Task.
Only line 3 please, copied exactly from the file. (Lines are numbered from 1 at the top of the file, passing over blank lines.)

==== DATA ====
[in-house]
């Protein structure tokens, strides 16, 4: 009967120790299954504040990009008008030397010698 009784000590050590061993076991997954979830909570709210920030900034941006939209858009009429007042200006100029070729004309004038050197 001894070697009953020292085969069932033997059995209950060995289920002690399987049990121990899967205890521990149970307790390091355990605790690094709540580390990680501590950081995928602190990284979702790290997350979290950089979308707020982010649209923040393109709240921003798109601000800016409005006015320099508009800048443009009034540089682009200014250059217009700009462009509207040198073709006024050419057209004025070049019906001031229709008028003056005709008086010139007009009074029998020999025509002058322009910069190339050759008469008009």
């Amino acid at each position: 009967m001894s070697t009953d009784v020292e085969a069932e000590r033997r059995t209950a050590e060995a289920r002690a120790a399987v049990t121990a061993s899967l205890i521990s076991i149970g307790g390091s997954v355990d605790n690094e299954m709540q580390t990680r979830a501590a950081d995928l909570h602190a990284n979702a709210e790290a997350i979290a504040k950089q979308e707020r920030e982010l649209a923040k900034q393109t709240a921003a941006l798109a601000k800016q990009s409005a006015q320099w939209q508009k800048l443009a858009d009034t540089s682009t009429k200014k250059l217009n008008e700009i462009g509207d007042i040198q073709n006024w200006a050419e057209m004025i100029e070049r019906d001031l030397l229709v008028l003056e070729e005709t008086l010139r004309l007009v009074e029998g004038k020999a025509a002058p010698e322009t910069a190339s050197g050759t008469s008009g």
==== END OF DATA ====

């Amino acid at each position: 009967m001894s070697t009953d009784v020292e085969a069932e000590r033997r059995t209950a050590e060995a289920r002690a120790a399987v049990t121990a061993s899967l205890i521990s076991i149970g307790g390091s997954v355990d605790n690094e299954m709540q580390t990680r979830a501590a950081d995928l909570h602190a990284n979702a709210e790290a997350i979290a504040k950089q979308e707020r920030e982010l649209a923040k900034q393109t709240a921003a941006l798109a601000k800016q990009s409005a006015q320099w939209q508009k800048l443009a858009d009034t540089s682009t009429k200014k250059l217009n008008e700009i462009g509207d007042i040198q073709n006024w200006a050419e057209m004025i100029e070049r019906d001031l030397l229709v008028l003056e070729e005709t008086l010139r004309l007009v009074e029998g004038k020999a025509a002058p010698e322009t910069a190339s050197g050759t008469s008009g």